Six Degrees of Separation – Calling the Lost

Posted September 3, 2022 by elzaread in 6 Degrees of separation / 30 Comments

Greetings! I can’t believe a month has passed since our last Six Degrees. Wow! And spring is finally in the air and this morning my Mommy said we might take the little mutt to the beach later today. But first – Six Degrees of Separation.

This monthly fun meme is hosted by Books are my Favorite and BestOn the first Saturday of every month, a book is chosen as a starting point and linked to six other books to form a chain. Books can be linked in obvious ways, for example: same authors, same era or genre, or books with similar themes or settings. Or you might choose to link them in more personal ways: books you read in the same holiday, books given to you by a particular friend or books that remind you of a particular time in your life. The choices are endless here! 

Our starting point this month, is the last book in your previous chain. So for us, that will be The Book of  Lost Names by Kristin Harmel. We haven’t read it yet, but it’s not quite lost either as we have a copy on our kindle and will hopefully get to it soon. We are going to go with an easy, fool-proof pattern today. Pick one word from your title and find the next book.

1st Degree – LOST Horizon by James Hilton: James Hilton’s bestselling adventure novel about a military man who stumbles on the world’s greatest hope for peace deep in Tibet: Shangri-La.

Hugh Conway saw humanity at its worst while fighting in the trenches of the First World War. Now, more than a decade later, Conway is a British diplomat serving in Afghanistan and facing war yet again—this time, a civil conflict forces him to flee the country by plane.

When his plane crashes high in the Himalayas, Conway and the other survivors are found by a mysterious guide and led to a breathtaking discovery: the hidden valley of Shangri-La.

Kept secret from the world for more than two hundred years, Shangri-La is like paradise—a place whose inhabitants live for centuries amid the peace and harmony of the fertile valley. But when the leader of the Shangri-La monastery falls ill, Conway and the others must face the daunting prospect of returning home to a world about to be torn open by war.

Thrilling and timeless, Lost Horizon is a masterpiece of modern fiction, and one of the most enduring classics of the twentieth century.

I remember reading this book about 15 years ago and it is one of those books that will stay with your forever.

2nd Degree – The Emerald HORIZON by Jean Grainger: Berlin, 1944. Ariella Bannon is being hunted. Someone is determined to betray her as a Jew, but she has survived against incredible odds, and the end is in sight. She will be reunited with her precious children, no matter what it takes.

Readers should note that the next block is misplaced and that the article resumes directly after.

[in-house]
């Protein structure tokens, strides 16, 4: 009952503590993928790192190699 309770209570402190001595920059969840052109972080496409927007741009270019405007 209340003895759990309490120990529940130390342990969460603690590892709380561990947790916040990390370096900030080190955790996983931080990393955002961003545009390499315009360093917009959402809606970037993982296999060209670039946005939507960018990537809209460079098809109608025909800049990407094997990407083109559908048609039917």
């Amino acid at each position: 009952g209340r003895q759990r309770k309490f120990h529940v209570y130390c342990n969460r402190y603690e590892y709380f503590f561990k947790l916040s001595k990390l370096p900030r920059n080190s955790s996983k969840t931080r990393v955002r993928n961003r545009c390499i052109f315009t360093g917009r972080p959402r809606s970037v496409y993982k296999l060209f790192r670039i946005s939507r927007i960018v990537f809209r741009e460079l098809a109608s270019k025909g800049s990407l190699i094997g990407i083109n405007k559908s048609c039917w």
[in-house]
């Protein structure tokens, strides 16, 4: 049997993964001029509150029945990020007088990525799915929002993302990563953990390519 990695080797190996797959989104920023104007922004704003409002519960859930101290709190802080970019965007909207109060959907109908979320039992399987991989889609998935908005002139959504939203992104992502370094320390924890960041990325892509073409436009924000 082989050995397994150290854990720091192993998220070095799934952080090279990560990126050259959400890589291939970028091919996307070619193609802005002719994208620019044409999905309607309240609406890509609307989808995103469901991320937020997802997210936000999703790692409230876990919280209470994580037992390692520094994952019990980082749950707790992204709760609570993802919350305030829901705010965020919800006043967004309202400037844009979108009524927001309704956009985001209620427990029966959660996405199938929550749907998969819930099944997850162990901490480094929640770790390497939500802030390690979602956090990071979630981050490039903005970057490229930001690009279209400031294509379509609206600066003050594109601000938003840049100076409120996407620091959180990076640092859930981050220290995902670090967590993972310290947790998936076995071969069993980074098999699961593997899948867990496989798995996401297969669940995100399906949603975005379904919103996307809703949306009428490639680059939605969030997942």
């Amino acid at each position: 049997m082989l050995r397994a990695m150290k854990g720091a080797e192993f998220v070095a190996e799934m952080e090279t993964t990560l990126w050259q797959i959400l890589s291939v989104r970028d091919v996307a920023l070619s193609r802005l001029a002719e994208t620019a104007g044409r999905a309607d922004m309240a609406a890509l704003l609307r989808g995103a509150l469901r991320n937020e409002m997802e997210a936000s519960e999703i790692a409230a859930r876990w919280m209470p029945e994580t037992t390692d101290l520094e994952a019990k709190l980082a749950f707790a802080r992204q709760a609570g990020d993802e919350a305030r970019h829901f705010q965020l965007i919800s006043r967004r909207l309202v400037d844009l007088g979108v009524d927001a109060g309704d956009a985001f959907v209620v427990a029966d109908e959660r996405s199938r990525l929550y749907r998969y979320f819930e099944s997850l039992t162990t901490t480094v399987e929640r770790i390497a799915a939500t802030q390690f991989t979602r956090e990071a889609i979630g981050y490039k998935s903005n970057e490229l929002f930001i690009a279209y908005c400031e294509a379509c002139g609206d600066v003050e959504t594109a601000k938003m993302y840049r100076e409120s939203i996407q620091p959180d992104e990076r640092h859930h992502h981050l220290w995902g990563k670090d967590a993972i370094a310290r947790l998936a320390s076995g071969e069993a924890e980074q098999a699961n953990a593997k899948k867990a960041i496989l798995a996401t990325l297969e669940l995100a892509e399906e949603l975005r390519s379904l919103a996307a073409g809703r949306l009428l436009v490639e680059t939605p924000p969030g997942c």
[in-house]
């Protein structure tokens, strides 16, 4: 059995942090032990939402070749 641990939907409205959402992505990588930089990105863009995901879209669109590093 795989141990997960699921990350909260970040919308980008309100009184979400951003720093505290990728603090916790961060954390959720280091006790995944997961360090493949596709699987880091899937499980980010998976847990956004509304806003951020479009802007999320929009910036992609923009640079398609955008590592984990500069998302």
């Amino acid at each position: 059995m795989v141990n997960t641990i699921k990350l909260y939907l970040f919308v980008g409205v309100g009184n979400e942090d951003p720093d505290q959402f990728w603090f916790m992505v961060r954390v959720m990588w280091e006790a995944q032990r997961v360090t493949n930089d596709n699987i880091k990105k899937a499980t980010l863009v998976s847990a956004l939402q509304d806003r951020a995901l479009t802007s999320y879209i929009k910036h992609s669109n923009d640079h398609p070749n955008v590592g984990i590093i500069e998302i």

Meanwhile, Liesl and Erich have found a home in Ireland, away from the chaos of war-ravaged Europe. As the dark news of what has happened to the Jews filters through, they are torn – love for their mother and their home on one hand, and the profound sense of peace and belonging they have in Ballycreggan, on the other.

Like all the other children who escaped Nazi territory on the Kindertransport, they must wait to hear the fate of their loved ones. For their foster parents Elizabeth and Daniel, their dearest wish, that Ariella would survive the war, is also their deepest fear. Would her return mean the loss of the children they have come to think of as their own?

As the Third Reich crumbles under relentless Allied bombs, Ariella is careful, but Berlin is a very dangerous place to be, and somebody knows she survived. Can she take one last enormous risk to be reunited with Liesl and Erich, or will her betrayer see her finally captured?

I had to search for titles with the word horizon and stumbled on this one. Who has read it? I haven’t, but it does seem like a wonderful read.

3rd Degree – The EMERALD Atlas (The Books of Beginning #1) by John Stephens:Called “A new Narnia for the tween set” by the New York Times and perfect for fans of the His Dark Materials series, The Emerald Atlas brims with humor and action as it charts Kate, Michael, and Emma’s extraordinary adventures through an unforgettable, enchanted world.

These three siblings have been in one orphanage after another for the last ten years, passed along like lost baggage.

Yet these unwanted children are more remarkable than they could possibly imagine. Ripped from their parents as babies, they are being protected from a horrible evil of devastating power, an evil they know nothing about.

Until now.

Before long, Kate, Michael, and Emma are on a journey through time to dangerous and secret corners of the world…a journey of allies and enemies, of magic and mayhem. And — if an ancient prophesy is correct — what they do can change history, and it is up to them to set things right.

Another one we haven’t read yet and just happen to stumble upon today. Might be worth looking into though.

4th Degree – Cloud ATLAS by David Mitchell: A postmodern visionary who is also a master of styles of genres, David Mitchell combines flat-out adventure, a Nabokovian lore of puzzles, a keen eye for character, and a taste for mind-bending philosophical and scientific speculation in the tradition of Umberto Eco, Haruki Murakami, and Philip K. Dick. The result is brilliantly original fiction as profund as it is playful. Now in his new novel, David Mitchell explores with daring artistry fundamental questions of reality and identity.

Cloud Atlas begins in 1850 with Adam Ewing, an American notary voyaging from the Chatham Isles to his home in California. Along the way, Ewing is befriended by a physician, Dr. Goose, who begins to treat him for a rare species of brain parasite. . . .
Abruptly, the action jumps to Belgium in 1931, where Robert Frobisher, a disinherited bisexual composer, contrives his way into the household of an infirm maestro who has a beguiling wife and a nubile daughter. . . . From there we jump to the West Coast in the 1970s and a troubled reporter named Luisa Rey, who stumbles upon a web of corporate greed and murder that threatens to claim her life. . . . And onward, with dazzling virtuosity, to an inglorious present-day England; to a Korean superstate of the near future where neocapitalism has run amok; and, finally, to a postapocalyptic Iron Age Hawaii in the last days of history.